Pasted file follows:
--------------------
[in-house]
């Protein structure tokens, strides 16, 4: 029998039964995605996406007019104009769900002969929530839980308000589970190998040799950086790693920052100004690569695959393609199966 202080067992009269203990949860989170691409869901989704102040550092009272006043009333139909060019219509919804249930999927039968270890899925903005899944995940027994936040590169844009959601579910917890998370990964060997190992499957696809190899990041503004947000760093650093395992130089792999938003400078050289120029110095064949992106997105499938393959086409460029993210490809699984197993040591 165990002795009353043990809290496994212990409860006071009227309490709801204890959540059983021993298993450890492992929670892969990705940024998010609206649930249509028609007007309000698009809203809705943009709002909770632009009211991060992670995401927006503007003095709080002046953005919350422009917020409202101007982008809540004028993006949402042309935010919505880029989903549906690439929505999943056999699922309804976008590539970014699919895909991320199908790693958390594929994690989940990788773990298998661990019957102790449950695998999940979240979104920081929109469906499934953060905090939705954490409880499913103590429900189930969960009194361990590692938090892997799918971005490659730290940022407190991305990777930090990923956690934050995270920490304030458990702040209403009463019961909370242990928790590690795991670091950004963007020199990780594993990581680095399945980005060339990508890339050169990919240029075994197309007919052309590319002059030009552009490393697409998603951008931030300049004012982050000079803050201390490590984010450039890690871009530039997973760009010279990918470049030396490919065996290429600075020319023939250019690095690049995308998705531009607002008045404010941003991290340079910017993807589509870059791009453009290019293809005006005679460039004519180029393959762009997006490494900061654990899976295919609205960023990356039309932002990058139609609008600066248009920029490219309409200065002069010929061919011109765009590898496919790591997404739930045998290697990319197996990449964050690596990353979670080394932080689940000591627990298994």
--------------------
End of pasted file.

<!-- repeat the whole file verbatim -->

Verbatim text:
[in-house]
């Protein structure tokens, strides 16, 4: 029998039964995605996406007019104009769900002969929530839980308000589970190998040799950086790693920052100004690569695959393609199966 202080067992009269203990949860989170691409869901989704102040550092009272006043009333139909060019219509919804249930999927039968270890899925903005899944995940027994936040590169844009959601579910917890998370990964060997190992499957696809190899990041503004947000760093650093395992130089792999938003400078050289120029110095064949992106997105499938393959086409460029993210490809699984197993040591 165990002795009353043990809290496994212990409860006071009227309490709801204890959540059983021993298993450890492992929670892969990705940024998010609206649930249509028609007007309000698009809203809705943009709002909770632009009211991060992670995401927006503007003095709080002046953005919350422009917020409202101007982008809540004028993006949402042309935010919505880029989903549906690439929505999943056999699922309804976008590539970014699919895909991320199908790693958390594929994690989940990788773990298998661990019957102790449950695998999940979240979104920081929109469906499934953060905090939705954490409880499913103590429900189930969960009194361990590692938090892997799918971005490659730290940022407190991305990777930090990923956690934050995270920490304030458990702040209403009463019961909370242990928790590690795991670091950004963007020199990780594993990581680095399945980005060339990508890339050169990919240029075994197309007919052309590319002059030009552009490393697409998603951008931030300049004012982050000079803050201390490590984010450039890690871009530039997973760009010279990918470049030396490919065996290429600075020319023939250019690095690049995308998705531009607002008045404010941003991290340079910017993807589509870059791009453009290019293809005006005679460039004519180029393959762009997006490494900061654990899976295919609205960023990356039309932002990058139609609008600066248009920029490219309409200065002069010929061919011109765009590898496919790591997404739930045998290697990319197996990449964050690596990353979670080394932080689940000591627990298994």